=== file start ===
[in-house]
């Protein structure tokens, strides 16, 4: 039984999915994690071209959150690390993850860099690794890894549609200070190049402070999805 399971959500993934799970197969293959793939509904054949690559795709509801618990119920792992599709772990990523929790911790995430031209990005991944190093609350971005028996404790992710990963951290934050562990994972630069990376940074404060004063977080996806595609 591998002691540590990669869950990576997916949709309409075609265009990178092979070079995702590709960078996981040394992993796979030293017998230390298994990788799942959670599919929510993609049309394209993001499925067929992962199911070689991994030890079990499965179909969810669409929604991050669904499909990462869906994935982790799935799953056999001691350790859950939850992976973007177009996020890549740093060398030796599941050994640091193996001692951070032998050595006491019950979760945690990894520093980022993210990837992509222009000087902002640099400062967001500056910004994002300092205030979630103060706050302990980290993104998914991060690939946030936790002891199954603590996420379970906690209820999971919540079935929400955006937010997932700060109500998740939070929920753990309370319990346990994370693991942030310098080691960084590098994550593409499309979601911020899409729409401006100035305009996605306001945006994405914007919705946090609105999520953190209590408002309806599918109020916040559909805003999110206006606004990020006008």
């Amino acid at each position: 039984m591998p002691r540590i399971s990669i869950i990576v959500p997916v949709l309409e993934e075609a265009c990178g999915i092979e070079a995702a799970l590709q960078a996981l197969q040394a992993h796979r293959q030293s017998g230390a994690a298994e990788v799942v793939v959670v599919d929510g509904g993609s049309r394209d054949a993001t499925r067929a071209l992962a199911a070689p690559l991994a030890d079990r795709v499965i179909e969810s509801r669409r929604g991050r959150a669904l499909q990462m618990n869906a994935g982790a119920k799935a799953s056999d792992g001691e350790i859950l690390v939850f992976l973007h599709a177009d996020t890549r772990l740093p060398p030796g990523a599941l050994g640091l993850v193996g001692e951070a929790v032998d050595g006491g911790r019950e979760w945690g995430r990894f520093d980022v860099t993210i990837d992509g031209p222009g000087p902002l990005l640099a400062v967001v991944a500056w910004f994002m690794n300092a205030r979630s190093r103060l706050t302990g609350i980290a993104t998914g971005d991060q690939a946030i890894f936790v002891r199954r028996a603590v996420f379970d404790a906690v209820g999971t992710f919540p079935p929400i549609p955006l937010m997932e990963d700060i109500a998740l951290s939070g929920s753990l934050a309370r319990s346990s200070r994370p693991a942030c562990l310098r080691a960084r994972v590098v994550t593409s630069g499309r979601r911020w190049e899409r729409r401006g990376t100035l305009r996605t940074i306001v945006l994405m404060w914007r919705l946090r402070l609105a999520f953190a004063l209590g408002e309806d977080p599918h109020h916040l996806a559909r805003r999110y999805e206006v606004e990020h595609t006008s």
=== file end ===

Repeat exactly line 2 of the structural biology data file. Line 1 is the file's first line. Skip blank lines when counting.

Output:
């Protein structure tokens, strides 16, 4: 039984999915994690071209959150690390993850860099690794890894549609200070190049402070999805 399971959500993934799970197969293959793939509904054949690559795709509801618990119920792992599709772990990523929790911790995430031209990005991944190093609350971005028996404790992710990963951290934050562990994972630069990376940074404060004063977080996806595609 591998002691540590990669869950990576997916949709309409075609265009990178092979070079995702590709960078996981040394992993796979030293017998230390298994990788799942959670599919929510993609049309394209993001499925067929992962199911070689991994030890079990499965179909969810669409929604991050669904499909990462869906994935982790799935799953056999001691350790859950939850992976973007177009996020890549740093060398030796599941050994640091193996001692951070032998050595006491019950979760945690990894520093980022993210990837992509222009000087902002640099400062967001500056910004994002300092205030979630103060706050302990980290993104998914991060690939946030936790002891199954603590996420379970906690209820999971919540079935929400955006937010997932700060109500998740939070929920753990309370319990346990994370693991942030310098080691960084590098994550593409499309979601911020899409729409401006100035305009996605306001945006994405914007919705946090609105999520953190209590408002309806599918109020916040559909805003999110206006606004990020006008």